It has often been said that the world knows nothing of its greatest men. This is hardly true with regard to the admirable musician and artist who has just left us. The world does know something of Giulio Regondi, though by no means all it might have known. Man is the creature of circumstances; and circumstances were against him, otherwise he would have had a place among the most illustrious sons of art – a place for which he was fitted by supreme endowments. Such a man should not “join the majority,” without the tribute which is his due, the more because, owing to the despotism of events, it was not paid during his life; and we are, therefore, glad to present our readers with an article contributed by one of his personal friends, and most ardent admirers. The details that article communicates will not fail to be read with interest, especially by amateurs who were discerning enough to recognise, during his lifetime, all the merit of the man.
Our valued contributor, Mdme. Fauche, writes: –
On Monday, at twelve o’clock, on the 6th of May, 1872, in a small house near Hyde Park, died Giulio Regondi. He was known to the world as a wonderful musician; but that is not the only light in which he merits to be remembered. His first recollection of himself was in a grand old house at Lyons, where he resided with a man who called himself his father, and who gave instruction in the Italian language. Dr. George Young, a physician of repute in London, and brother to Charles Young, the tragedian, was travelling to Italy, but stopped at Lyons to take lessons and improve himself in speaking Italian. In the course of his study, Regondi constantly expatiated on the talents of his son.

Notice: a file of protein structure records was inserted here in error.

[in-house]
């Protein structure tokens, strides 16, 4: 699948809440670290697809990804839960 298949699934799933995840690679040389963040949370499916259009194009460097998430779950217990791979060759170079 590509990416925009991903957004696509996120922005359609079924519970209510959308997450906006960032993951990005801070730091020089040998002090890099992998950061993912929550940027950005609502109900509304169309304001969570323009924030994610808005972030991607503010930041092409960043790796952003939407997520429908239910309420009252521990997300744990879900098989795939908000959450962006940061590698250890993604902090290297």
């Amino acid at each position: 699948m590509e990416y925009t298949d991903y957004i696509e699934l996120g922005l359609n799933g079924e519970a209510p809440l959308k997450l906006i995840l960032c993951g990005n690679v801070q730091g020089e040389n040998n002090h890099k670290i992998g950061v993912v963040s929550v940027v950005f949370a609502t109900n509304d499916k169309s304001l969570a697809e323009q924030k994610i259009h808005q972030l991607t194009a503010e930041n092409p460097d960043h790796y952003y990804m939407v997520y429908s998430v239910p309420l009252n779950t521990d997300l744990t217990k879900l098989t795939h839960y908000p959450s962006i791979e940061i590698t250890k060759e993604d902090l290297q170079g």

Dr. Young heard Giulio play the guitar, and was both charmed and astonished. He advised Regondi to take the bot to London. It was probably with this object in view that the poor bot was made to practise five hours per day; while the father left home early and only returned to dinner late. The outward door of their apartment was kept locked to prevent the bot from leaving the house, where he remained always alone, and a neighbour, residing in a room adjoining theirs, was induced to watch and report on the boy’s practice. According to that report he was placed at the father’s bedside to make up whatever time he was said to have missed during the day.
The boy had not remembered having left the house, when a man appeared who measured him for a suit of clothes, in which he went to a public concert where he performed. On that occasion Regondi carried him arrayed in a velvet tunic, ornamented with gold, and a velvet hat and white feathers. On looking at the audience from the back of the stage, the bot was too frightened to move, and Regondi took him and his guitar in his arm and placed them on a stool in the front of the stage. As soon as the piece of music was finished the house rose to applaud and encore, upon which Giulio ran off the stage in alarm. With difficulty he was caught and made to play again.